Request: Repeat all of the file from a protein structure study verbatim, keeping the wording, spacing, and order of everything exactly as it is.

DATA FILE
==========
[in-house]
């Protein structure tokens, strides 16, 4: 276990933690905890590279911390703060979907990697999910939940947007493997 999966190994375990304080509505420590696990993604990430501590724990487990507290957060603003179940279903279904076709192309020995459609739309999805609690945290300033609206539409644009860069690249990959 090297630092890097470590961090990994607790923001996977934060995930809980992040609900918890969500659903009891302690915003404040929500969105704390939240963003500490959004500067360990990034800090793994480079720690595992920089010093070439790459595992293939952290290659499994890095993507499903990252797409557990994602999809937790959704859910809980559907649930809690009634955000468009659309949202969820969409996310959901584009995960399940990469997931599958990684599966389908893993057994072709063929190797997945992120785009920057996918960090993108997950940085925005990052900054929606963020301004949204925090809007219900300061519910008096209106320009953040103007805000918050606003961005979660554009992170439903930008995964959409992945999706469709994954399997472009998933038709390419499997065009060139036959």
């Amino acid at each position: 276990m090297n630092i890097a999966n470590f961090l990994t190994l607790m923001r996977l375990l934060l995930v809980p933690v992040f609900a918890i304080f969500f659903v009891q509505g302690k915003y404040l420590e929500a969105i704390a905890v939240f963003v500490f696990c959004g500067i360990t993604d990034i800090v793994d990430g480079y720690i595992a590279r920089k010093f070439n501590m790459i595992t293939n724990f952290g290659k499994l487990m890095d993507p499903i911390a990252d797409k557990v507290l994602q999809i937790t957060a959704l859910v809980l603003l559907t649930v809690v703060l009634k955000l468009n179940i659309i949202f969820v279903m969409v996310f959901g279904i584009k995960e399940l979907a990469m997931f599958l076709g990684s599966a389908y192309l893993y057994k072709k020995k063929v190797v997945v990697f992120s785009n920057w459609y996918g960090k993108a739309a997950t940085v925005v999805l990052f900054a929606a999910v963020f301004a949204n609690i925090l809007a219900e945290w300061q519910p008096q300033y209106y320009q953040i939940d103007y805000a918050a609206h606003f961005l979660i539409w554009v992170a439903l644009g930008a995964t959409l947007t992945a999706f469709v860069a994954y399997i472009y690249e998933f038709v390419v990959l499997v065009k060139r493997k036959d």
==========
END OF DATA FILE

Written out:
[in-house]
């Protein structure tokens, strides 16, 4: 276990933690905890590279911390703060979907990697999910939940947007493997 999966190994375990304080509505420590696990993604990430501590724990487990507290957060603003179940279903279904076709192309020995459609739309999805609690945290300033609206539409644009860069690249990959 090297630092890097470590961090990994607790923001996977934060995930809980992040609900918890969500659903009891302690915003404040929500969105704390939240963003500490959004500067360990990034800090793994480079720690595992920089010093070439790459595992293939952290290659499994890095993507499903990252797409557990994602999809937790959704859910809980559907649930809690009634955000468009659309949202969820969409996310959901584009995960399940990469997931599958990684599966389908893993057994072709063929190797997945992120785009920057996918960090993108997950940085925005990052900054929606963020301004949204925090809007219900300061519910008096209106320009953040103007805000918050606003961005979660554009992170439903930008995964959409992945999706469709994954399997472009998933038709390419499997065009060139036959």
């Amino acid at each position: 276990m090297n630092i890097a999966n470590f961090l990994t190994l607790m923001r996977l375990l934060l995930v809980p933690v992040f609900a918890i304080f969500f659903v009891q509505g302690k915003y404040l420590e929500a969105i704390a905890v939240f963003v500490f696990c959004g500067i360990t993604d990034i800090v793994d990430g480079y720690i595992a590279r920089k010093f070439n501590m790459i595992t293939n724990f952290g290659k499994l487990m890095d993507p499903i911390a990252d797409k557990v507290l994602q999809i937790t957060a959704l859910v809980l603003l559907t649930v809690v703060l009634k955000l468009n179940i659309i949202f969820v279903m969409v996310f959901g279904i584009k995960e399940l979907a990469m997931f599958l076709g990684s599966a389908y192309l893993y057994k072709k020995k063929v190797v997945v990697f992120s785009n920057w459609y996918g960090k993108a739309a997950t940085v925005v999805l990052f900054a929606a999910v963020f301004a949204n609690i925090l809007a219900e945290w300061q519910p008096q300033y209106y320009q953040i939940d103007y805000a918050a609206h606003f961005l979660i539409w554009v992170a439903l644009g930008a995964t959409l947007t992945a999706f469709v860069a994954y399997i472009y690249e998933f038709v390419v990959l499997v065009k060139r493997k036959d």